Blog: Digesting a Food First approach

20 December 2018

Q&A with Sports Dietitian Australia’s Jessica Rothwell

What does ‘Food First’ mean?

Most of the population choose to eat foods, not nutrients. Food First is the evidence-based approach that enables individuals to eat intuitively and to consume a variety of foods that assist in achieving good health, training and performance.

A Food First approach is also so much more than nutritional goodness, adequacy and variety. It is affordable, enables flexibility, promotes social well-being and, above all, is one of life’s emotional pleasures. When intuitive and tailored appropriately to meet the physical demands of training, a Food First approach will help any athlete achieve training consistency, reduce the risk of injury and illness and help contribute to their performance benefits with or without the need for supplement use.

The abundance of nutrients obtained from wholesome produce, the use of quality ingredients and the enjoyment of preparing a favourite recipe should satisfy the healthy appetite of all active and athletic individuals, as well as contributing to their physical, social and mental wellbeing. 

Why does Food First matter?

Professional and elite athletes, as well as regular sports goers are often bombarded with ‘trendy’ supplements that offer a variety of colourful claims that are perhaps, in most cases, anecdotal and unsubstantiated by well-controlled clinical trials. Supplements claiming to enhance performance, transform physique or offer the best ‘health effects’ can be illegal, unsafe and dangerous, resulting in adverse health consequences. Food First is simple messaging - a varied diet is always more beneficial, and safer, than supplements.

What are some of the health risks of supplements?

Supplements can destroy sporting careers as well as adversely impact health, while some ‘anti-oxidant’ based supplements may even impair performance.  A frightening example that emerged in the media earlier this year was SARMS - selective androgen receptor modulators. This product was found in supplement stores and fascinatingly, the company’s website featured a footnote outlining that products were not intended for human consumption, were for research purposes only and not bound by the Therapeutic Goods Act 1989. This product is also obviously prohibited by WADA.

That’s why regulatory bodies exist, as well as the work of Accredited Sports Dietitians and Sports Physicians, in providing their athletes with supplement safety education and relevant updates to empower them with the knowledge to make informed decisions, whilst emphasising and maximising the known benefits of a Food First approach.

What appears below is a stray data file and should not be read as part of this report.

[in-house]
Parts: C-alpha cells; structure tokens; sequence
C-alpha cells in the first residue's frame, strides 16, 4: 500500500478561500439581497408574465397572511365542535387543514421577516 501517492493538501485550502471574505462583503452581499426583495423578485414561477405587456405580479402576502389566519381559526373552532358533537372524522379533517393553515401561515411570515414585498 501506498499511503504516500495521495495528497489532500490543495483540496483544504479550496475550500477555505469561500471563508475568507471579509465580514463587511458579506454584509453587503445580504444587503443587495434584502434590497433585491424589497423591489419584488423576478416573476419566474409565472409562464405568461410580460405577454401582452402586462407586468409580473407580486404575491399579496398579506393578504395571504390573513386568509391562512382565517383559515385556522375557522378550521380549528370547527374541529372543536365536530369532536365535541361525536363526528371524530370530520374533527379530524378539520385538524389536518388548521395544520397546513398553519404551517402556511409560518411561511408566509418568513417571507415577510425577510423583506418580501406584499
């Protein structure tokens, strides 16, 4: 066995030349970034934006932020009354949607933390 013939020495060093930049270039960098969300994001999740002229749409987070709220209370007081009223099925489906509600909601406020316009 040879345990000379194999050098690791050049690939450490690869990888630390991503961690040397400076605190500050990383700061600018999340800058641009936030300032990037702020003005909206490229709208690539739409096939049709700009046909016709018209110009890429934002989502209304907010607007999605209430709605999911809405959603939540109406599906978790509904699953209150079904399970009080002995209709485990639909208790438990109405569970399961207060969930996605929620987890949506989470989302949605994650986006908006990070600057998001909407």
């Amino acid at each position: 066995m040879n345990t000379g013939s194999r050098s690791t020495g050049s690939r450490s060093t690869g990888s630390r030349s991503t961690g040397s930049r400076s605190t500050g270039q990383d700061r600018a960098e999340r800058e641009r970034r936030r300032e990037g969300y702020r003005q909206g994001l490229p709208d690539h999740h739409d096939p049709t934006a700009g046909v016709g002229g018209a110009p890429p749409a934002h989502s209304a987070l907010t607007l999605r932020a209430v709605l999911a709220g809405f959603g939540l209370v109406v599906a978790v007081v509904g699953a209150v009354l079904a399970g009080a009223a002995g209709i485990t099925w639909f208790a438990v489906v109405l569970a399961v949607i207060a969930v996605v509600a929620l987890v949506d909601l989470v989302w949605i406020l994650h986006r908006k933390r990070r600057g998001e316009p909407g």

Do supplements work?

Unless an individual has a diagnosed micronutrient deficiency or specific requirement for supplement use that contains evidence behind safety and efficacy of use, there is unlikely any potential benefit to the athlete and, if not utilised, it will be excreted from the body. It’s important to also keep in mind that Food First offers an array of nutrients to the body, rather than simply consuming nutrients in isolation.

Are supplements ever ok to use? And, if so, how can you reduce the risk?

A Food First approach and nutritional recommendations that are adequate and well-tailored with respect to age, sex, medical status and demands of exercise should form the basis of any athlete’s training and performance plan.

The use of sports or functional foods - such as protein powders or carbohydrate gels - that are third party batch-tested may be used in addition to a Food First approach, with a justified rationale. These products are often convenient, portable and serve to meet a specific purpose. Ergogenic aids may also be used to enhance performance – for example, creatine - used to enhance specific training and physique goals in conjunction with a Food First approach and under the guidance of an experienced Accredited Sports Dietitian.

Sports foods or ergogenic aids can be useful for specific purposes – however it is unquestionable, a Food First approach is a gold standard approach to keeping our athletic individuals fuelled, prepared for the rigours of athletic performance and, above all, healthy.

Jessica Rothwell
Accredited Sports Dietitian
Sports Dietitians Australia